Recently, Henry and I attended the Mindful Leadership Summit in Washington, D.C. This three-day event was attended by more than 750 business leaders focused on cultivating self-awareness, compassion, and authenticity. Below are my top take-aways and reflections from the event.
1. Mindfulness increases capacity for ethical decision-making because it creates choice between the stimulus and a measured response.
In a panel facilitated by New York Times editor David Gelles, Bill George (founder of Medtronics) and Penny George (George Family Foundation), discussed the intersection of mindfulness, leadership and ethics. A highlight was a testy exchange following Gelles’ blunt question on mindfulness in the ExxonMobil and Goldman Sachs board rooms where Mr. George serves. George’s response was that mindfulness is as ethical as the person practicing it.
2. “The longest journey is from your head to the heart.”
This quote was a theme in many of the summit discussions. To practice mindful leadership, one must do the inner work first.
3. Employees generally express interest in mindfulness to manage stress and improve focus and increase attention.
In the discussion about Science and Tips for Cultivating Well-Being in the Workplace with Richard Davidson (author of Your Brain at Work) and Golbie Kamarei (Blackrock), we heard how “mind training” is seductive, especially to business leaders. Many start their practices from a place for improving performance and results but ultimately the goals shift to being more heart-centered, building emotional awareness and tuning-in with their own intuition.
4. The key benefits of mindfulness practice are: Resilience, Outlook, Attention and Generosity.
According to Davidson, the four primary benefits are:
- Resilience – how long it takes to come back to baseline and recover come adversity
- Outlook – the ability to focus on positive attributes of others
- Attention – a wandering mind is an unhappy mind
- Generosity – the best system for neuroplacity and changing the brain circuits
As teachers working with leadership, it’s important to remember that their current beliefs and practices have worked very well for them, which mean they often are initially resistant to a different way of doing things.
5. Our brains are like sailboats in the middle of the ocean being blown around, mostly unwittingly.
We are constantly evolving and being shaped by external influences. In general, when our minds wander, we are unhappy. Yet, we all have a choice in the way your brain evolves, and by bring attention to our attention, we can have a greater impact on our experience.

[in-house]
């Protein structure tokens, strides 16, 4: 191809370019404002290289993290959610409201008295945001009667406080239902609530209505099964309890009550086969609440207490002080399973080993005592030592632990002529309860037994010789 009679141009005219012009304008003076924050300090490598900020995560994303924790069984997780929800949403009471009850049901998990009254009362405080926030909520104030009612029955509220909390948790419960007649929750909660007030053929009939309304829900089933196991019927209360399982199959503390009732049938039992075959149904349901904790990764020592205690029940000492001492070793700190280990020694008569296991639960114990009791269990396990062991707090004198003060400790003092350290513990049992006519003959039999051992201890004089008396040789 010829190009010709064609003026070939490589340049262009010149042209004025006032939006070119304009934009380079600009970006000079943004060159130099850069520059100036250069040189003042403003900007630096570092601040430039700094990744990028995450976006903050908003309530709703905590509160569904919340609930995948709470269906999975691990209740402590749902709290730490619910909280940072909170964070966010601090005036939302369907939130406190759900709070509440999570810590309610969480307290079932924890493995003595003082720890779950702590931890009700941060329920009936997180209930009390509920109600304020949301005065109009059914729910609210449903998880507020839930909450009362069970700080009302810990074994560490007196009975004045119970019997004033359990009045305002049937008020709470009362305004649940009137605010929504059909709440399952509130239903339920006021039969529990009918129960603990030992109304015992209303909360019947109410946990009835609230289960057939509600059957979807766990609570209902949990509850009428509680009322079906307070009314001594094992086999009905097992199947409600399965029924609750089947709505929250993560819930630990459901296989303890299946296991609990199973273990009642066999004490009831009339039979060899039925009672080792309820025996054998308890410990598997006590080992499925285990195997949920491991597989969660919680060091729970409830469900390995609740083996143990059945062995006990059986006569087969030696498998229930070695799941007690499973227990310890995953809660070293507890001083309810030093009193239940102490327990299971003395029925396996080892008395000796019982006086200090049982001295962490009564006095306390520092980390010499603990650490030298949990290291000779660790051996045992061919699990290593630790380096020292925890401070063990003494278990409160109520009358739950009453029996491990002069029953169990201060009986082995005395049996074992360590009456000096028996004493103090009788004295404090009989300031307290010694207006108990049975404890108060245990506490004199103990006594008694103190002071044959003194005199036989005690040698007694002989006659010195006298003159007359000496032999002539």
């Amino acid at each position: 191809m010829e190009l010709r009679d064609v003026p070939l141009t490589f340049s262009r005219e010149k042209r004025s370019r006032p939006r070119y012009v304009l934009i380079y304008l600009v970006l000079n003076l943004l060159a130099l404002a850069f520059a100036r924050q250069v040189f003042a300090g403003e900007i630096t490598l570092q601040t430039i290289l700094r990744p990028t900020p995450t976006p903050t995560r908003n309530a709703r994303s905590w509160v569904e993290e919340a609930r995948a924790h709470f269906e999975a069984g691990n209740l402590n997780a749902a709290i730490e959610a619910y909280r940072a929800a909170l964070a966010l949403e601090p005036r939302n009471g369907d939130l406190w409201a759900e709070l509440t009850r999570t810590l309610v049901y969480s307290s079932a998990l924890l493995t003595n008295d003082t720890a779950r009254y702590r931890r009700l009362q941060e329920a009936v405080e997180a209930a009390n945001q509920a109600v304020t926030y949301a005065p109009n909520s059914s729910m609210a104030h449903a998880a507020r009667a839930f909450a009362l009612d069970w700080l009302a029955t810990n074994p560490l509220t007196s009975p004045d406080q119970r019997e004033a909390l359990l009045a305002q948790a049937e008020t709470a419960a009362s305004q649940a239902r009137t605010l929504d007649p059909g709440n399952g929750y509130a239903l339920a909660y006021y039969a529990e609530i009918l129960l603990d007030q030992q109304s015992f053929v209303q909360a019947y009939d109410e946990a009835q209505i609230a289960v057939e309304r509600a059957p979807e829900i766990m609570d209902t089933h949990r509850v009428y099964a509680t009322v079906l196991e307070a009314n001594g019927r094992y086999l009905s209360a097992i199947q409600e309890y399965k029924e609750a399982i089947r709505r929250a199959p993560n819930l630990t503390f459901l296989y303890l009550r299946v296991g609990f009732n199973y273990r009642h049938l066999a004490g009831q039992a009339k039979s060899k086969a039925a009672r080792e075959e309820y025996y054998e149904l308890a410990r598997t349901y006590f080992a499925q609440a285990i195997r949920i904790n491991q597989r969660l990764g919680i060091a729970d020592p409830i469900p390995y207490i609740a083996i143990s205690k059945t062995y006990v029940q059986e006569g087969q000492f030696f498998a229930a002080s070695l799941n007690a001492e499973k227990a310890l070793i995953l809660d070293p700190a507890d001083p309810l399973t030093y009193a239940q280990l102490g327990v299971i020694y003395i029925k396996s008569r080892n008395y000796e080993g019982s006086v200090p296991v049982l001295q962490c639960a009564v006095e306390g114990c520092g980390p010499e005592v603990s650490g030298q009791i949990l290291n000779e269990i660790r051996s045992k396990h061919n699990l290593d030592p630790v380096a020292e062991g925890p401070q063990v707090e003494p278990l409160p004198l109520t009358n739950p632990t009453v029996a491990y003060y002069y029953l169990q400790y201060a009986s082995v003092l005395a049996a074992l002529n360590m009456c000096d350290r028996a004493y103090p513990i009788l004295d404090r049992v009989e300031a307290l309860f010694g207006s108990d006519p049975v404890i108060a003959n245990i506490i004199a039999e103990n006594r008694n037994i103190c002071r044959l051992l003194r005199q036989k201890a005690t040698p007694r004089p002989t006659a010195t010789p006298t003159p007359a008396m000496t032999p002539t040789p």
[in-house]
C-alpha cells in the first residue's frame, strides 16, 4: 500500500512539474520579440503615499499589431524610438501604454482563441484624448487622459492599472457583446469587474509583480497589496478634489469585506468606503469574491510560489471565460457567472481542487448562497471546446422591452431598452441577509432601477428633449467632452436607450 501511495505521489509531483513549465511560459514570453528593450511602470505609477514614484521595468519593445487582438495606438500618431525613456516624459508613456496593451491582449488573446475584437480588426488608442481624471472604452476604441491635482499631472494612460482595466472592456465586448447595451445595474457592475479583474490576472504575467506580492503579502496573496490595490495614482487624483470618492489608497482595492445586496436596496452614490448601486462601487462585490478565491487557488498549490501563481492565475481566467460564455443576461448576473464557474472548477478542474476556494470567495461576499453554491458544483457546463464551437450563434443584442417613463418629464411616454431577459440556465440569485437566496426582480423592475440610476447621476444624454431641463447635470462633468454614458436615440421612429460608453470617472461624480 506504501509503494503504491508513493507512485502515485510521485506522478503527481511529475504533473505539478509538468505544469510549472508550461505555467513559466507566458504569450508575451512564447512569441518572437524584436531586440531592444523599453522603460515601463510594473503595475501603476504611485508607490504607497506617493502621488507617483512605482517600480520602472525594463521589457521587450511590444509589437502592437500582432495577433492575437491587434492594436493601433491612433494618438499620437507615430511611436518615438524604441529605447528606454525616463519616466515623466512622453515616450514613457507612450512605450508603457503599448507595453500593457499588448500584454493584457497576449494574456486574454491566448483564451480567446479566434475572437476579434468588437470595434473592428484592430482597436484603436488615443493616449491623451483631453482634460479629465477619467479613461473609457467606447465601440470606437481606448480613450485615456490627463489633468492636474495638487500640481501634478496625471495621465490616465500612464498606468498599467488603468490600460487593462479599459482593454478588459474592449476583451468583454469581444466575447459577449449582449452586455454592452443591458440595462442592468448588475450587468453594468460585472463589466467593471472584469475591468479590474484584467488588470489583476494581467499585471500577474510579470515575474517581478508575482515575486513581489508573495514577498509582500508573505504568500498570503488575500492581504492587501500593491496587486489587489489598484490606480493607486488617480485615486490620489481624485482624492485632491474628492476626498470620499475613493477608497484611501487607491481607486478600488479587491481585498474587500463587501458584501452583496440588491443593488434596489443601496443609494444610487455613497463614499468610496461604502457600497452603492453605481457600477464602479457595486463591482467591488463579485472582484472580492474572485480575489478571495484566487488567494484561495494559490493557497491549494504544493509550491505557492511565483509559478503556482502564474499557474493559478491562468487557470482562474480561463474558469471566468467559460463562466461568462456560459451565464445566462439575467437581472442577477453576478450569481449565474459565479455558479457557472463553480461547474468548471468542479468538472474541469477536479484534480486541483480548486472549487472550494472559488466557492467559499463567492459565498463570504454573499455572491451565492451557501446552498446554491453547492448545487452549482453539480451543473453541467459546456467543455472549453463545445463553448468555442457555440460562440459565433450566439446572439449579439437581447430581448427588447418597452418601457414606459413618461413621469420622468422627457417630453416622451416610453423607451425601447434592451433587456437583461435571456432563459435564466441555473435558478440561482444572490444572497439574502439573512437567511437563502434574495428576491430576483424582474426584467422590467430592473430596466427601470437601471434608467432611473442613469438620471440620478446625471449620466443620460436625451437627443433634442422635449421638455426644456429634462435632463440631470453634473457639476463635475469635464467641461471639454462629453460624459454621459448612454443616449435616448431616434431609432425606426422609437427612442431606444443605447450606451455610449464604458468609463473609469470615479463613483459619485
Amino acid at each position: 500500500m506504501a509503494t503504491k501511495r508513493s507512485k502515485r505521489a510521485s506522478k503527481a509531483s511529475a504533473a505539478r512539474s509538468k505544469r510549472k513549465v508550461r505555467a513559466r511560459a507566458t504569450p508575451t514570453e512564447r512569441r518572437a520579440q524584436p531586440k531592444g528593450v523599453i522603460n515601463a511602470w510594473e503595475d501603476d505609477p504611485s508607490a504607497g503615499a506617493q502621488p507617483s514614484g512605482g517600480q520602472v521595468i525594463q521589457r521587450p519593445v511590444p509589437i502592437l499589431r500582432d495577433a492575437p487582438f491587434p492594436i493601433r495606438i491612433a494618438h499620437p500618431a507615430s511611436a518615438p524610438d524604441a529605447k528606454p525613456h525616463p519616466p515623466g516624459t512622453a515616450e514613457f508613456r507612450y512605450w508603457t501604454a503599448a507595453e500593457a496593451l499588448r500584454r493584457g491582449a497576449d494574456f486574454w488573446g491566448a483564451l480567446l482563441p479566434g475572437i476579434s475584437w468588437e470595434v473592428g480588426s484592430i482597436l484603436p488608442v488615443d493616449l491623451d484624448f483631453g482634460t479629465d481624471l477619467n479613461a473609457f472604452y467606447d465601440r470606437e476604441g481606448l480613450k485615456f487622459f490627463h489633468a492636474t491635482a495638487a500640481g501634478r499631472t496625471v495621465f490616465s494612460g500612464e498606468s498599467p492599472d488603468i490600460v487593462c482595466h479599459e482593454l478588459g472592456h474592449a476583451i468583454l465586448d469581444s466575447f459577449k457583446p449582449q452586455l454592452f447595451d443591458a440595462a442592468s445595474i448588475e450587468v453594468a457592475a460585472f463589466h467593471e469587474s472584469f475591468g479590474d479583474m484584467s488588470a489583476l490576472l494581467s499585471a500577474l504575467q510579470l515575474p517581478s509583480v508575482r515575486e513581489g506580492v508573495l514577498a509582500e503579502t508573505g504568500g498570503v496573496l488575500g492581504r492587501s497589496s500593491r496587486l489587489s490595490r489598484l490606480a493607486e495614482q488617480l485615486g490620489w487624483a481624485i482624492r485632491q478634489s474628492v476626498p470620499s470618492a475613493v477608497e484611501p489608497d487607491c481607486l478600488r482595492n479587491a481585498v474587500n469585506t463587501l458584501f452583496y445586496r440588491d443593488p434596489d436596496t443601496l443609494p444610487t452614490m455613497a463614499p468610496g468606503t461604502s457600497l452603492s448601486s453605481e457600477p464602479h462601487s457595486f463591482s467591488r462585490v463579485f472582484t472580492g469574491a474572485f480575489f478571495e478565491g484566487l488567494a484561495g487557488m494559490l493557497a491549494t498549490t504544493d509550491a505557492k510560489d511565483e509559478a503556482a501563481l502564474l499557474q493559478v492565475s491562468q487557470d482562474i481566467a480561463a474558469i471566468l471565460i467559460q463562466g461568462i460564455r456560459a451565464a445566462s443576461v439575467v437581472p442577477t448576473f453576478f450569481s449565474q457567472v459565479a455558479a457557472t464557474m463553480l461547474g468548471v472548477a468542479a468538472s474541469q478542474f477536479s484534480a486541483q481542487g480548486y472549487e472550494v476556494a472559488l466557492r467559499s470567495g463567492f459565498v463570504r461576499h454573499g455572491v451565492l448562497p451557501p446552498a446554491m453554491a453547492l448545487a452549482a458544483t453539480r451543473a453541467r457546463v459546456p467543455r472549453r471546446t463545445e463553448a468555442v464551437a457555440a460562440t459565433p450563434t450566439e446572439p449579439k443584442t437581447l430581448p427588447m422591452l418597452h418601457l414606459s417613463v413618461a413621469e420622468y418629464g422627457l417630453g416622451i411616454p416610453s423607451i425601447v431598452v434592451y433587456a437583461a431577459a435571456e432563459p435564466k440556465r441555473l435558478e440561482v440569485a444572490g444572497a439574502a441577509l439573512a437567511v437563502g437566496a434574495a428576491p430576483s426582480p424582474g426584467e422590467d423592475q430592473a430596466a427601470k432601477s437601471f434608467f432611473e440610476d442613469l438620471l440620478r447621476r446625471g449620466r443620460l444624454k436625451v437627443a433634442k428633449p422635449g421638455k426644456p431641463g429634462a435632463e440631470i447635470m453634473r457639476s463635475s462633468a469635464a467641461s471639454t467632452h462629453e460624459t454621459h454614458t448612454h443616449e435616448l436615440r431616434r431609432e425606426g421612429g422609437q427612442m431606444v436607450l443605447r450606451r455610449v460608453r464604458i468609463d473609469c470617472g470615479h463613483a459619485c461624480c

6. These practices evolved to produce awaking – not reduce stress or lower blood pressure.
While there is a growing body of peered-review scientific evidence, the judge is still out on all the health benefits of mindfulness. Business leaders have become enamored with mindfulness, but it’s important to remember that the recent secular interest is only part of a much larger body of beliefs, including the Noble Eightfold Path.
7. Mindfulness is really about well-being.
When we sit, we can choose to evoke that we’re not just doing this for ourselves, but in service of others.
8. Compassion is a form of social innovation.
Mayor Greg Fischer of Louisville, KY led perhaps the most moving presentation with stories and videos highlighting his Compassionate City Initiative. Fischer has been extraordinarily bold in his stand for compassion, from people working within the criminal justice system to first responders, and exploring how were can change the civic dialogue to one of compassion.
9. “If you want others to be happy, practice compassion. If you want to be happy, practice compassion.”
This quote from the Dalai Lama also seemed to be an emerging context for the summit. The conversation is not just about mindfulness — but how compassion is really at the heart of mindful leadership.
10. Don’t just do something, stand there.
Dr. Susan Skjei led an interactive workshop on leading with authenticity in challenging moments. As Director of the Authentic Leadership Center at Naropa University and author of Leading with Spirit, Presence and Authenticity, Skjei has the bonafide credentials on the intersection of contemplative practices and leadership.